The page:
The National Cybersecurity Center and Denver Elections Division have completed a third-party security audit of mobile voting in two Denver municipal elections, showing that votes cast over the blockchain were recorded and tabulated accurately.
Since last year, the NCC has been investigating how blockchain can help secure elections, and potentially make widespread mobile voting a reality.
In October, the NCC announced a partnership with Tusk Montgomery Philanthropies to work on “Proving Our Democracy,” a pioneering program evaluating new election technologies to create secure and accessible voting — mobile voting in particular.
A post-election survey from the Denver Elections Division found that 100 percent of respondents said they favored secure mobile voting over all methods available to them.
The Denver Elections Division conducted the pilot electronic voting project using the Voatz mobile app, during the May 7 election for mayor and other city offices and the June 4 mayoral runoff election. The Voatz mobile elections platform is backed by military-grade security and technology including biometrics and a blockchain-based infrastructure. The project offered blockchain-based mobile voting to active-duty military, eligible dependents and overseas voters.
The audits were performed by Tusk May 9-16 and June 7-July 8 and results were announced in an Aug. 5 news release.
The NCC worked with Voatz to develop a web-based tool that displays the voter-verified receipt, tabulated ballot image and blockchain transaction.
Denver invited members of the public to participate in the auditing process and hosted more than 18 volunteers from diverse backgrounds.
The project was a first step toward the eventual goal of conducting an end-to-end verifiable election, which can be routinely and quickly audited by citizens and independent organizations.
“The goal of this audit was to prove that mobile voting can be successful and secure, while also being transparent,” Forrest Senti, the NCC’s director of business and government initiatives, said in the release. “Together, our volunteers and the NCC team determined that this pilot was successful in allowing secure, mobile voting for [uniformed and overseas citizens casting absentee ballots] in the Denver Municipal Elections.”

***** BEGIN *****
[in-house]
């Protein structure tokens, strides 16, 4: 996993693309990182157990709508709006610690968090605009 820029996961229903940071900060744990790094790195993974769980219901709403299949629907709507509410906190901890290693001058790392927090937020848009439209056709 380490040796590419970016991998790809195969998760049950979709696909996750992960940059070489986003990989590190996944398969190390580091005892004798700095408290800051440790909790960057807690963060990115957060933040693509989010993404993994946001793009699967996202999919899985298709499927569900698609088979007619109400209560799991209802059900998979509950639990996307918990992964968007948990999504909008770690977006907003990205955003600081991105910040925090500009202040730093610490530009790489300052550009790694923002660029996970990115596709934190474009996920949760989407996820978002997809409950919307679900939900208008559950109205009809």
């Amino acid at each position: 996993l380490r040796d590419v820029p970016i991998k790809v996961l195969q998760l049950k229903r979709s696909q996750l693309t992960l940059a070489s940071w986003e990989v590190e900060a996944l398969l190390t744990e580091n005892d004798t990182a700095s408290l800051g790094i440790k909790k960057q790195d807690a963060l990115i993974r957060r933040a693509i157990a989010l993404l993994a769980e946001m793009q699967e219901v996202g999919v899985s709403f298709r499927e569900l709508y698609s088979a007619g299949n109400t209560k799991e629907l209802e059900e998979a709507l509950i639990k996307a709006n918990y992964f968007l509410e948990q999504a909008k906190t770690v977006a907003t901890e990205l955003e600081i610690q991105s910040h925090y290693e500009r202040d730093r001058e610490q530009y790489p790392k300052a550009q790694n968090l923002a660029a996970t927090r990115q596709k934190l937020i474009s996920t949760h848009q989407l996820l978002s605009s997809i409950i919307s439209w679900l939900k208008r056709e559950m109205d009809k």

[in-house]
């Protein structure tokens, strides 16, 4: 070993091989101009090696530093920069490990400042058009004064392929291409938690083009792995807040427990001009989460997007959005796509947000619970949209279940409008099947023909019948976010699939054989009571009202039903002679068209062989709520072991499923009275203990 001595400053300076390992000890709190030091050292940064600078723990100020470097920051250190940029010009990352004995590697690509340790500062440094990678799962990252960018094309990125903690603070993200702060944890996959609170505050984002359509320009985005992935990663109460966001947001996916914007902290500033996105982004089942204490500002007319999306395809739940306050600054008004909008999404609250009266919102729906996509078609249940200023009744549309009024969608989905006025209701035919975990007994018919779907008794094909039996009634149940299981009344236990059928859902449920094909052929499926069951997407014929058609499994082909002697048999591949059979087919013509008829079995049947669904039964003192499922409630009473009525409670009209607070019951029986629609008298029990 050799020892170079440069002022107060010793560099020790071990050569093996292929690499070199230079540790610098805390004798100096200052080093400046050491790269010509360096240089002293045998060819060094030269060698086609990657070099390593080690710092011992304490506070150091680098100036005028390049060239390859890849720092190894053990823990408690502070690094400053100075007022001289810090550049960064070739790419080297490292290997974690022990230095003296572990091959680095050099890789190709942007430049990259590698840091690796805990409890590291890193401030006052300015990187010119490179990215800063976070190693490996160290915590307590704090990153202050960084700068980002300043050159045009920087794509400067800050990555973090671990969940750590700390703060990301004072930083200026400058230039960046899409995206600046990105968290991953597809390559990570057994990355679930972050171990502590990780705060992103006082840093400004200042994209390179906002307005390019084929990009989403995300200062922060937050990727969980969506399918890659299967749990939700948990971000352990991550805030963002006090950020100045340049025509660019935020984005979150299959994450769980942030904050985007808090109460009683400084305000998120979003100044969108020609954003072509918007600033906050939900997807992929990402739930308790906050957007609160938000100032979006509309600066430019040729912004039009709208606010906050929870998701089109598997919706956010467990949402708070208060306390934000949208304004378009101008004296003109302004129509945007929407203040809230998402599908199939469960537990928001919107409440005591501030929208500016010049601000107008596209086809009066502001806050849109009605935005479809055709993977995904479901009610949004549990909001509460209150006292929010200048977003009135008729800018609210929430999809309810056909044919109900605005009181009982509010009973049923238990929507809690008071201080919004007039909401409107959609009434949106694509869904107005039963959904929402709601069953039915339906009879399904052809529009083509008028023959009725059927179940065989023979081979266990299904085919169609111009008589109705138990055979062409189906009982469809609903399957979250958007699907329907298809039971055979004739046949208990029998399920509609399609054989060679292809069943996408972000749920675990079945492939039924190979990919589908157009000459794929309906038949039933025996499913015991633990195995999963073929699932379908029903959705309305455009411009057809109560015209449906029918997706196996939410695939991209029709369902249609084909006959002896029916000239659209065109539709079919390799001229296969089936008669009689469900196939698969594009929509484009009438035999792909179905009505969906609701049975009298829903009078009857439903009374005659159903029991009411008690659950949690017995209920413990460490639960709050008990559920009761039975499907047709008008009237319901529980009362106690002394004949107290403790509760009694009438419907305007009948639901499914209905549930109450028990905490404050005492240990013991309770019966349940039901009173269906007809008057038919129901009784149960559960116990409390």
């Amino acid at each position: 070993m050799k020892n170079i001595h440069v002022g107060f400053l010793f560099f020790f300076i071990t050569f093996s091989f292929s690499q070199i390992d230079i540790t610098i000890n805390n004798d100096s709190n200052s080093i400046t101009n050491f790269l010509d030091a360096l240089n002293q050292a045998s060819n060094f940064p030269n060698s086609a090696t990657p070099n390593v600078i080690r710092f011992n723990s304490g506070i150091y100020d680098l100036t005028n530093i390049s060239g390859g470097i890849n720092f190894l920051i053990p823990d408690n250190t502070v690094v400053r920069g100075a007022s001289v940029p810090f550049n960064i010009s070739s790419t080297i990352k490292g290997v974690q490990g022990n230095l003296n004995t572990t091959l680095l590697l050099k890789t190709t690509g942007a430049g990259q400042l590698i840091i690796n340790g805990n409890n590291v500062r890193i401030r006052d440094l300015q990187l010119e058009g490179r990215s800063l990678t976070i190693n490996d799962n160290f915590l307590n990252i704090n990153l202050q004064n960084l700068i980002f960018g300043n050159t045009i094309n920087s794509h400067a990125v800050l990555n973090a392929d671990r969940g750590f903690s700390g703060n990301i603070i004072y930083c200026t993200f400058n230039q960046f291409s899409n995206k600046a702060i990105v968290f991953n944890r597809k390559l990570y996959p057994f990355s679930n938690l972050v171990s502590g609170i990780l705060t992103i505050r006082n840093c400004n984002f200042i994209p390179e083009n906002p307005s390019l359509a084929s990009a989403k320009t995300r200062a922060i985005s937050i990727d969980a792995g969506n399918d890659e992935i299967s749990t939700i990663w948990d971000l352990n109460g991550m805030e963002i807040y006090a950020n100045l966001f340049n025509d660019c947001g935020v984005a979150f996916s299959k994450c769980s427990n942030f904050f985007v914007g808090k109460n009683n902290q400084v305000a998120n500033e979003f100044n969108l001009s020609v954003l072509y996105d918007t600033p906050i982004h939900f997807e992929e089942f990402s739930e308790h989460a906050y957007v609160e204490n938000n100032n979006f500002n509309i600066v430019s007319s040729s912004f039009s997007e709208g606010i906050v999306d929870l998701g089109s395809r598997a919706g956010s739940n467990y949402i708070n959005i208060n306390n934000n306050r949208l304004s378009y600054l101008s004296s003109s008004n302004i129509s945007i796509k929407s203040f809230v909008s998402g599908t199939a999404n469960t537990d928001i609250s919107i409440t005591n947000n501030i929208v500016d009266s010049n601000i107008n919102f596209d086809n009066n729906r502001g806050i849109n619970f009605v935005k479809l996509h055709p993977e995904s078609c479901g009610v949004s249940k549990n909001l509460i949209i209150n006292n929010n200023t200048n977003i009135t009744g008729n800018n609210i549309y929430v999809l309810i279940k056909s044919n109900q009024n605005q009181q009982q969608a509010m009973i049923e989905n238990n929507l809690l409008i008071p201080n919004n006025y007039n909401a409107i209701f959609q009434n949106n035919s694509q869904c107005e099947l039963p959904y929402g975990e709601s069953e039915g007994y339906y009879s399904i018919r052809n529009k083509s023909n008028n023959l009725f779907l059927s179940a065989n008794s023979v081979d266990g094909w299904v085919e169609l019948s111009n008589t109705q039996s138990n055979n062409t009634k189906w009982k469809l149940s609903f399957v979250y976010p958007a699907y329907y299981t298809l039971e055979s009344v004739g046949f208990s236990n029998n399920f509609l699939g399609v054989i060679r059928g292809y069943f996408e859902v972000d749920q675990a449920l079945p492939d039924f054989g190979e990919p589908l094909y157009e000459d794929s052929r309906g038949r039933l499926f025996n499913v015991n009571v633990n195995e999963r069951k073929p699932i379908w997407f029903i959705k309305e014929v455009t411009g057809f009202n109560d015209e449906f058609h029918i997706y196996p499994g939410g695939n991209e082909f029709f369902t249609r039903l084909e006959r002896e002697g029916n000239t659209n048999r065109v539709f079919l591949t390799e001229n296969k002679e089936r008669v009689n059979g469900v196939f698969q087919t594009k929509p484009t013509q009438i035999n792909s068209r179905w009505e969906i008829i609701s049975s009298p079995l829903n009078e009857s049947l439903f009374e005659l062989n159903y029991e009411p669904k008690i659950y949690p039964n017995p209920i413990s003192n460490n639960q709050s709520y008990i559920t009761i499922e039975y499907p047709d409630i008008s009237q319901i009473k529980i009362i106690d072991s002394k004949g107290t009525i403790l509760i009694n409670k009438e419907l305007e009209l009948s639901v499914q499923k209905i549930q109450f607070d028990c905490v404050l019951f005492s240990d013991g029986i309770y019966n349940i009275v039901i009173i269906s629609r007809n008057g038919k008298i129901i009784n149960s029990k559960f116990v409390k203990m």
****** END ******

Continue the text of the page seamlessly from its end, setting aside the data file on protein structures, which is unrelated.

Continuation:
“We are very excited about the promise of this technology,” Denver Deputy Director of Elections Jocelyn Bucaro said in the release, adding, “We … hope this technology can further enhance election transparency.”
In a step toward transparency about how the audit was conducted, the Denver Elections Division hosted a livestream with the NCC publicly auditing the municipal election.
The audit reviewed all votes cast in the election and looked at three main components:
• A voter-verified digital receipt that was sent to each voter along with an anonymized copy to the Denver election office.
• A scanned version of the tabulated paper ballot that was generated for every mobile vote and printed by the Denver election office on election day for tabulation.
• The anonymized blockchain records representing each oval that was marked by the voters.
“Today’s existing infrastructure is outdated and vulnerable, and instead of continuing to use systems that we know are prone to hacking and interference, we are looking at advanced solutions such as blockchain and identity verification that offer an anonymous, secure, and transparent way to vote,” Bradley Tusk, founder and CEO of Tusk Philanthropies, said in the release. “Twice now we have proved the best way to move forward is accompanying blockchain voting with an auditable paper trail to increase voter participation and security measures for upcoming elections,” Tusk said.
“With each new mobile voting pilot, we have had the opportunity to learn and refine our system,” said Nimit Sawhney, Voatz co-founder and CEO. “This post-election audit led by the NCC team was a very significant milestone towards achieving a fully end-to-end verifiable voting process. We strongly believe that this step-by-step approach to introducing a new voting method is the best way to make progress and help improve our election infrastructure while managing the risk posed by the various threat vectors.”
This marks the second mobile voting pilot that has been thoroughly audited by a third-party organization. The two pilots directly addressed the four major concerns that have stymied progress in remote voting: device security, voter identity, secure ballot storage and end-to-end voter verifiable elections.
Recent research from the University of Chicago found that the ability for military members overseas to vote using a mobile device increased turnout by three to five percentage points. For more information, see the full report at cyber-center.org.